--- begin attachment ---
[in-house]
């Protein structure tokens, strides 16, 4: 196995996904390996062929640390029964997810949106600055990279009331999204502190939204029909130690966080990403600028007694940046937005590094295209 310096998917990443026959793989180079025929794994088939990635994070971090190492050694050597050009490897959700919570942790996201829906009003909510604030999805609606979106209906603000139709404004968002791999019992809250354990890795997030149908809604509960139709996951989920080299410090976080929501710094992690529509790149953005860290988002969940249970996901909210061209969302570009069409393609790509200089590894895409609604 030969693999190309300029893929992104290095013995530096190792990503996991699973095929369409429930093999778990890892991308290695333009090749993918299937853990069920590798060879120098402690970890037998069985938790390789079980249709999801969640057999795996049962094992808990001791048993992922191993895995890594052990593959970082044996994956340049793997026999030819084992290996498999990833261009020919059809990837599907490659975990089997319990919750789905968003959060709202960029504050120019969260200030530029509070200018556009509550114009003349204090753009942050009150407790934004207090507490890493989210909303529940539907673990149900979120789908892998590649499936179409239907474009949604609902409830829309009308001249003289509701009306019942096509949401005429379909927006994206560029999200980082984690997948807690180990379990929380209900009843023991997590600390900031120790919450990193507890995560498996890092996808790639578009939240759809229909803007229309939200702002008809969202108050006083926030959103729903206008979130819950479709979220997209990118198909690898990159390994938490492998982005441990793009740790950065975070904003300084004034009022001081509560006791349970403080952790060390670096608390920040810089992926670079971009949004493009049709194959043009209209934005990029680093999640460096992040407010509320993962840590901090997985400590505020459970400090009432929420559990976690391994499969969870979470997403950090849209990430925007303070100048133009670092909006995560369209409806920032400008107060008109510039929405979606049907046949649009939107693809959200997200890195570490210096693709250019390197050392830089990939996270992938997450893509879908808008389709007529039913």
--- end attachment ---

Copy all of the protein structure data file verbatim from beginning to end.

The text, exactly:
[in-house]
């Protein structure tokens, strides 16, 4: 196995996904390996062929640390029964997810949106600055990279009331999204502190939204029909130690966080990403600028007694940046937005590094295209 310096998917990443026959793989180079025929794994088939990635994070971090190492050694050597050009490897959700919570942790996201829906009003909510604030999805609606979106209906603000139709404004968002791999019992809250354990890795997030149908809604509960139709996951989920080299410090976080929501710094992690529509790149953005860290988002969940249970996901909210061209969302570009069409393609790509200089590894895409609604 030969693999190309300029893929992104290095013995530096190792990503996991699973095929369409429930093999778990890892991308290695333009090749993918299937853990069920590798060879120098402690970890037998069985938790390789079980249709999801969640057999795996049962094992808990001791048993992922191993895995890594052990593959970082044996994956340049793997026999030819084992290996498999990833261009020919059809990837599907490659975990089997319990919750789905968003959060709202960029504050120019969260200030530029509070200018556009509550114009003349204090753009942050009150407790934004207090507490890493989210909303529940539907673990149900979120789908892998590649499936179409239907474009949604609902409830829309009308001249003289509701009306019942096509949401005429379909927006994206560029999200980082984690997948807690180990379990929380209900009843023991997590600390900031120790919450990193507890995560498996890092996808790639578009939240759809229909803007229309939200702002008809969202108050006083926030959103729903206008979130819950479709979220997209990118198909690898990159390994938490492998982005441990793009740790950065975070904003300084004034009022001081509560006791349970403080952790060390670096608390920040810089992926670079971009949004493009049709194959043009209209934005990029680093999640460096992040407010509320993962840590901090997985400590505020459970400090009432929420559990976690391994499969969870979470997403950090849209990430925007303070100048133009670092909006995560369209409806920032400008107060008109510039929405979606049907046949649009939107693809959200997200890195570490210096693709250019390197050392830089990939996270992938997450893509879908808008389709007529039913």